On Saturday night, 21st July, Darryl Carter jogged into the car park next to Painswick Library. He was 55 miles into his attempt to set a new record for the fastest completion of the Cotswold Way. I was to pace him, with another runner, Austin Blackburn through the remaining 47 miles north to . We also had a fresh support driver, Scott Garrett.
The official record, 22 hours, 23 minutes, was set in May 1994 by Frank Thomas, and an unofficial record of 21:29 had also been set. While we’d waited for Darryl, Dan Martin, the support driver for the first section, filled us in on how things had gone so far. Darryl had set out with a 18.5 hour target: he was clearly not on course to do it that fast, but it still looked like he could beat the record.
He’d received excellent support from Mark Palmer, who paced him along all of the first 55 miles, Peter Cusick, who ran the first 30 miles with him, and several other runners who accompanied him early on.
My legs were still a little under par from the South Downs Way 100, three weeks earlier and Darryl is a very strong runner who has won several ultras in the last few years: I wondered who would be pacing whom. I put these worries out of my mind, glad that we were finally setting off (we had arrived in what turned out to be very good time). Overnight runs feel like an adventure to me, and being part of a record attempt is very exciting, so I was in high spirits.
I don’t think I could give a blow by blow account of our run, and it would be very repetitive if I did. The trail never seems to ‘settle down’, there’s always another hill to climb or descend, a field or open down to cross, or a pretty village to pass through. Considering the ‘summer’ we’d been having, there wasn’t that much mud to cope with. The weather had turned only a few days before and, although it had got a bit hot during Saturday, conditions were conducive to a record attempt.
Austin and I complemented each other well. He lives near the trail, had ‘recced’ most of it, and is a good map reader: he was our ‘trail blazer’, running a few yards ahead and sussing the route. I stuck to Darryl’s shoulder or behind him if there wasn’t the space. I felt it was important for Darryl’s morale to not be trailing at the back of the pack. We carried Darryl’s supplies and encouraged him to keep eating; I kept up as much chatter as I thought he could manage, as a means of distracting him from the fatigue (and because I’m a gobshite).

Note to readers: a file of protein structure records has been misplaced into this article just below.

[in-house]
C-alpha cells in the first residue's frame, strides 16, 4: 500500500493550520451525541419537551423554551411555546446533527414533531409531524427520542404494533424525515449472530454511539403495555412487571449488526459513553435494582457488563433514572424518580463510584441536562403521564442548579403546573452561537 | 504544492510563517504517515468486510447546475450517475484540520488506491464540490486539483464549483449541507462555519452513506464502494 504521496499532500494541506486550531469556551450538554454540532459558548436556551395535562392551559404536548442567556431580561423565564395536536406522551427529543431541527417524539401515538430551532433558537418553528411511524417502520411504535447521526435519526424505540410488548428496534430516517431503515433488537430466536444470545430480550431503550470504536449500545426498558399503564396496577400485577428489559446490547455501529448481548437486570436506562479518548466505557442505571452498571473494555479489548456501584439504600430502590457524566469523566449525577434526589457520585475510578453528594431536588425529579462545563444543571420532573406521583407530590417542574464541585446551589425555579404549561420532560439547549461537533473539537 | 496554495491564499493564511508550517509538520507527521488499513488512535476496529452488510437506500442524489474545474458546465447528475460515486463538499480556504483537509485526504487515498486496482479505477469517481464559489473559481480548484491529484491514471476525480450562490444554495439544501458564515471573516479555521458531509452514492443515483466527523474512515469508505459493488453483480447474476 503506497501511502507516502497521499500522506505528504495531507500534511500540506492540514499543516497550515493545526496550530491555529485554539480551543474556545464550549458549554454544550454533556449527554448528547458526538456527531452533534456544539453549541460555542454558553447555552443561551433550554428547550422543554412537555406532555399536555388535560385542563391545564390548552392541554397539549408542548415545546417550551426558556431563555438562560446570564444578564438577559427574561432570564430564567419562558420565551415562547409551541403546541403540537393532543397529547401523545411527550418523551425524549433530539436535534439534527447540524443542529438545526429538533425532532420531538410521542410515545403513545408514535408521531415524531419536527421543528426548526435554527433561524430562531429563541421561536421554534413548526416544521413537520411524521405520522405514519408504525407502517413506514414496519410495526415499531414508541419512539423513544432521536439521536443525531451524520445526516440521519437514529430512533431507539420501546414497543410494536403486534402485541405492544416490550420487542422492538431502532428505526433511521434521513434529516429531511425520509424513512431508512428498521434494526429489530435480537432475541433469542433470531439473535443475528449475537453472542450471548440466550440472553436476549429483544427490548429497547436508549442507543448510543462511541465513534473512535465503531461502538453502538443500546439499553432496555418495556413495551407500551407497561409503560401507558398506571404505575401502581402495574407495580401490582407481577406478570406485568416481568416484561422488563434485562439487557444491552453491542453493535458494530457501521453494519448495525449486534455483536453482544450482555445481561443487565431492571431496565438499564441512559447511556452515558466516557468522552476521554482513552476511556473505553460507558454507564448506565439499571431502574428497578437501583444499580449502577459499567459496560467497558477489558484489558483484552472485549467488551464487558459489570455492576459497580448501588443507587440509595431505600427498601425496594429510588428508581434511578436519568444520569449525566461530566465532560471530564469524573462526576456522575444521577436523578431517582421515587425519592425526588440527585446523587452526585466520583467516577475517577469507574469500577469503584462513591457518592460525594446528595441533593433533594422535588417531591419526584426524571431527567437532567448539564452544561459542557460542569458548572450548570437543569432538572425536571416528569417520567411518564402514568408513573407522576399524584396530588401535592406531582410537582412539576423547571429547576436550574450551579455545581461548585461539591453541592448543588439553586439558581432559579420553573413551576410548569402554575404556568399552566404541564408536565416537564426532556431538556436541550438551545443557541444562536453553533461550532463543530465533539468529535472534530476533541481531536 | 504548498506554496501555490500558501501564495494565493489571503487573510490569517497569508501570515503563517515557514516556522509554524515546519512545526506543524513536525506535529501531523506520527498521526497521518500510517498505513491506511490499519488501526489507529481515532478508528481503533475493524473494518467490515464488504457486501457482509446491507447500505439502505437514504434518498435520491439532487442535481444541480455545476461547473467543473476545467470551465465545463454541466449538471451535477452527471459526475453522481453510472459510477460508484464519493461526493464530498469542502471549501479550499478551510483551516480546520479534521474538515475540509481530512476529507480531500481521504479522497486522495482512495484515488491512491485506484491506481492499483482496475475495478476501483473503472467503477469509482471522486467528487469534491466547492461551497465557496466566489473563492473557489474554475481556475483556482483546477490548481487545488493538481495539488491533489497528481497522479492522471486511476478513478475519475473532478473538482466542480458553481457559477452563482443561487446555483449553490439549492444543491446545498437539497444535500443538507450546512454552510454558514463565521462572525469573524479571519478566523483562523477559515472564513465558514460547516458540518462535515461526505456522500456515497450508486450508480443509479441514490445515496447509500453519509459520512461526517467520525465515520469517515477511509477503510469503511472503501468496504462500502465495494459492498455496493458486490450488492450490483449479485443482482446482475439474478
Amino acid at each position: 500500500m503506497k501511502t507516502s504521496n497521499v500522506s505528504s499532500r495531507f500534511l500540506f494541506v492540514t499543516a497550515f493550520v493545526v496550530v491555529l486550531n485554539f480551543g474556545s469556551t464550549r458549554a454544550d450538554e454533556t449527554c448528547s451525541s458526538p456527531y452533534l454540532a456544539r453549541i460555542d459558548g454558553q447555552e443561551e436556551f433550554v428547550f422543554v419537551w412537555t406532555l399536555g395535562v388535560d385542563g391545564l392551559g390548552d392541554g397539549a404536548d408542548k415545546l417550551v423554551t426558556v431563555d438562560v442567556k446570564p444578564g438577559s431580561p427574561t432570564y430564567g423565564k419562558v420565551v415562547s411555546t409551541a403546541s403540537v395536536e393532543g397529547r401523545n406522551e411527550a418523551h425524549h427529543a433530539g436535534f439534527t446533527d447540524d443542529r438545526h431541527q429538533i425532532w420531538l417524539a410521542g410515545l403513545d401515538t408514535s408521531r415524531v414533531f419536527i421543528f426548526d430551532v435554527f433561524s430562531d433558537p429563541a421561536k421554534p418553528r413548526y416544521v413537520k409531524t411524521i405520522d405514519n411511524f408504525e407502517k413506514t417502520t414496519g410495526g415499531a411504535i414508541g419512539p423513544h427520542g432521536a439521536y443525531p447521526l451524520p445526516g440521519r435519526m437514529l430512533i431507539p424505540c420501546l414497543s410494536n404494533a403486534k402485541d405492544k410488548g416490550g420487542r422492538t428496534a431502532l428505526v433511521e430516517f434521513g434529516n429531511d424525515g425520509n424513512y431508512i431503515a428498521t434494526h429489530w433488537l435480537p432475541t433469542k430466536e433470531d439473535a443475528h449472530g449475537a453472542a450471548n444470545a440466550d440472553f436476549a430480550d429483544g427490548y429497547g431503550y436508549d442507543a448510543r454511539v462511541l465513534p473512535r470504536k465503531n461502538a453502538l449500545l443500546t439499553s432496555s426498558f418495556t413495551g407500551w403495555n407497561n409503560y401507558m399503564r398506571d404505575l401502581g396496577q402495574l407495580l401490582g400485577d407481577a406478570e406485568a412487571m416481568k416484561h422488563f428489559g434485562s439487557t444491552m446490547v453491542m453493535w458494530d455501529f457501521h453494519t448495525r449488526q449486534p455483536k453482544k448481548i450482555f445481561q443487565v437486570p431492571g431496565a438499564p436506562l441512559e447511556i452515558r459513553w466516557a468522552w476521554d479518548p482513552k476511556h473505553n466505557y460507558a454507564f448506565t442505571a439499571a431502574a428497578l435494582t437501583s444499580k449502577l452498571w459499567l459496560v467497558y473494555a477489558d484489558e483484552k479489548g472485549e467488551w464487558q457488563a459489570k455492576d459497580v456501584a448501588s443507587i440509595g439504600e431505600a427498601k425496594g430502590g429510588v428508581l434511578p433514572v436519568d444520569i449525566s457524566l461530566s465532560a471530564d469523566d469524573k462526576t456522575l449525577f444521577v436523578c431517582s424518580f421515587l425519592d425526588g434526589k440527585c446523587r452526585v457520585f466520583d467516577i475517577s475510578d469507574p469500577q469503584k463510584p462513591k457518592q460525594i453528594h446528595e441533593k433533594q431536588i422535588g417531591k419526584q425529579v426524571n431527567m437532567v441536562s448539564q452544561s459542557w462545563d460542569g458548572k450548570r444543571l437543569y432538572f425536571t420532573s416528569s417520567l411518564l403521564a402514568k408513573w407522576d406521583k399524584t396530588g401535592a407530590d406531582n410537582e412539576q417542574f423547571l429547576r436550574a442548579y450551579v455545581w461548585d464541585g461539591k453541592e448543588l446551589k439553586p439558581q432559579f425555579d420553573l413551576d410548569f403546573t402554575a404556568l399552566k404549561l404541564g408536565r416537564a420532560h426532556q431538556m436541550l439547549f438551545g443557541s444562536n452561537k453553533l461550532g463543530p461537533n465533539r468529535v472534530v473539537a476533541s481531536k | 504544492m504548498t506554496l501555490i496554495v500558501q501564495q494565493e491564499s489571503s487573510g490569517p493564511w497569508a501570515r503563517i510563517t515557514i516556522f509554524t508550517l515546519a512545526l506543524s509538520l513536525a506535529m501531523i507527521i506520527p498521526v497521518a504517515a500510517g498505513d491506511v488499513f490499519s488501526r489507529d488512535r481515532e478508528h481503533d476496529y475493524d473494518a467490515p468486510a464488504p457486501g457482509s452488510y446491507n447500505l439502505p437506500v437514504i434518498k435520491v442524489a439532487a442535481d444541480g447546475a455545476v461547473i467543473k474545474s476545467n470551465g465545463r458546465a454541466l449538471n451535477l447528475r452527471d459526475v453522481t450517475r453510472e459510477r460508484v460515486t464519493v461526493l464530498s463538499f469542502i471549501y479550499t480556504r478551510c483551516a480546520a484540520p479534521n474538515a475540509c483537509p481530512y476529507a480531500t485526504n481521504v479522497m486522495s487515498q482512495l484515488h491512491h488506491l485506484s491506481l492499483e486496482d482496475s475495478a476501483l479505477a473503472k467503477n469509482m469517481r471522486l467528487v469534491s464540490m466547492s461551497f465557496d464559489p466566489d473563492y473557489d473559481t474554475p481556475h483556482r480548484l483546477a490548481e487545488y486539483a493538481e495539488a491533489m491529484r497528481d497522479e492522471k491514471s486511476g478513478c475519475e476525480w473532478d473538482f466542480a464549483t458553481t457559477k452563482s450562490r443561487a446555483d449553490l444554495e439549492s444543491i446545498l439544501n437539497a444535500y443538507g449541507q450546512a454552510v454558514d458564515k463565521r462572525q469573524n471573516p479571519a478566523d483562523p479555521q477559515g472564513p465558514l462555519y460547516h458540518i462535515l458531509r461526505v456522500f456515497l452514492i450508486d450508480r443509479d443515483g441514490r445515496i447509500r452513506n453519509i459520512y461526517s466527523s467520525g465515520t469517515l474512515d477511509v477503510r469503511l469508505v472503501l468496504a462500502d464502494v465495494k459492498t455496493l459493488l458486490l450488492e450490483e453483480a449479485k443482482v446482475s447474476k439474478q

We had ‘aid stations’ arranged at roughly 7 mile intervals. Scott met us at each one, and we replenished our supplies and ate a little, then tried to move on quite quickly before we seized up!
It was lovely to see the Cotswolds again when it got light. It’s a lot less mentally taxing running in the light even without scenery to lift your spirits. We were still cautiously confident that we could beat the record: Darryl and Austin thought we were heading for 21+ hours; I thought more like 20+.
Once we hit the last aid station, in Broadway, it looked fairly certain that we would comfortably beat 21 hours, although, unless we could suddenly up our speed to a decent half marathon pace, we weren’t going to beat 20! The last climb up to Broadway Tower was long and gentle. I suspect Darryl would have preferred a shorter, sharp climb so he could ‘get it over with’: he wasn’t running even fairly shallow gradients by this stage.
The small ‘diversion’ of the path over to Dover’s Hill seemed a little cruel to our addled minds and tired legs, but it was an excellent viewpoint, the last of the many we’d ran over and a worthwhile farewell to the edge of the escarpment we’d followed for so many miles, before we dropped down to the finish in Chipping Campden.
We turned into High Street, Chipping Campden and heard cheers from Darryl’s supporters. His girlfriend, Yve and his parents were there, together with our driver, Scott, Austin’s wife and son, and Paul Thomas (Grade 2 (c) Timekeeper and the Oxon AA Endurance Officials Secretary) and his wife, who had 2 stopwatches each – very official. Darryl though he might cry and/or throw up when we finished, although in the end he just looked ecstatic, as we all did. His time was 20:36:48.